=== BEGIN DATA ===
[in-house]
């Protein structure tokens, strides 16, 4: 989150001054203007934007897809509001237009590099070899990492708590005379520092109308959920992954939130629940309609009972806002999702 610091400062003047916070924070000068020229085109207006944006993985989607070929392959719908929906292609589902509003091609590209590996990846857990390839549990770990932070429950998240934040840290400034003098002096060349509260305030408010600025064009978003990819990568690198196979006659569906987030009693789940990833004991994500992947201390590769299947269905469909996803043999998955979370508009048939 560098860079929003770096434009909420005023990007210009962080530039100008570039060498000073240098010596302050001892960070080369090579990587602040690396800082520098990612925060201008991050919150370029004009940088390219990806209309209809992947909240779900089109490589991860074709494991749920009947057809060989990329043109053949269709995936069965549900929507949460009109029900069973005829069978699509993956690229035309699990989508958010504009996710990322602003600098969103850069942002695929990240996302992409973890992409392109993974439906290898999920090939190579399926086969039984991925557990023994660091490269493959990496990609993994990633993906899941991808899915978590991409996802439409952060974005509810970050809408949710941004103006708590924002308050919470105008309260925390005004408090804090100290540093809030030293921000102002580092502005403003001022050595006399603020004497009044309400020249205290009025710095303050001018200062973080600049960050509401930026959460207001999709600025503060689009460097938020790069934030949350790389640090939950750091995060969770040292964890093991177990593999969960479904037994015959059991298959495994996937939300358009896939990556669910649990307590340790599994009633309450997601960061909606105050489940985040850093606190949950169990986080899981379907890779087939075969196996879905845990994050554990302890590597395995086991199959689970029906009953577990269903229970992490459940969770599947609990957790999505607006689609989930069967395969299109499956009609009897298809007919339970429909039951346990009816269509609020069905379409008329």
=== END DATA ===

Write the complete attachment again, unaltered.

[in-house]
């Protein structure tokens, strides 16, 4: 989150001054203007934007897809509001237009590099070899990492708590005379520092109308959920992954939130629940309609009972806002999702 610091400062003047916070924070000068020229085109207006944006993985989607070929392959719908929906292609589902509003091609590209590996990846857990390839549990770990932070429950998240934040840290400034003098002096060349509260305030408010600025064009978003990819990568690198196979006659569906987030009693789940990833004991994500992947201390590769299947269905469909996803043999998955979370508009048939 560098860079929003770096434009909420005023990007210009962080530039100008570039060498000073240098010596302050001892960070080369090579990587602040690396800082520098990612925060201008991050919150370029004009940088390219990806209309209809992947909240779900089109490589991860074709494991749920009947057809060989990329043109053949269709995936069965549900929507949460009109029900069973005829069978699509993956690229035309699990989508958010504009996710990322602003600098969103850069942002695929990240996302992409973890992409392109993974439906290898999920090939190579399926086969039984991925557990023994660091490269493959990496990609993994990633993906899941991808899915978590991409996802439409952060974005509810970050809408949710941004103006708590924002308050919470105008309260925390005004408090804090100290540093809030030293921000102002580092502005403003001022050595006399603020004497009044309400020249205290009025710095303050001018200062973080600049960050509401930026959460207001999709600025503060689009460097938020790069934030949350790389640090939950750091995060969770040292964890093991177990593999969960479904037994015959059991298959495994996937939300358009896939990556669910649990307590340790599994009633309450997601960061909606105050489940985040850093606190949950169990986080899981379907890779087939075969196996879905845990994050554990302890590597395995086991199959689970029906009953577990269903229970992490459940969770599947609990957790999505607006689609989930069967395969299109499956009609009897298809007919339970429909039951346990009816269509609020069905379409008329």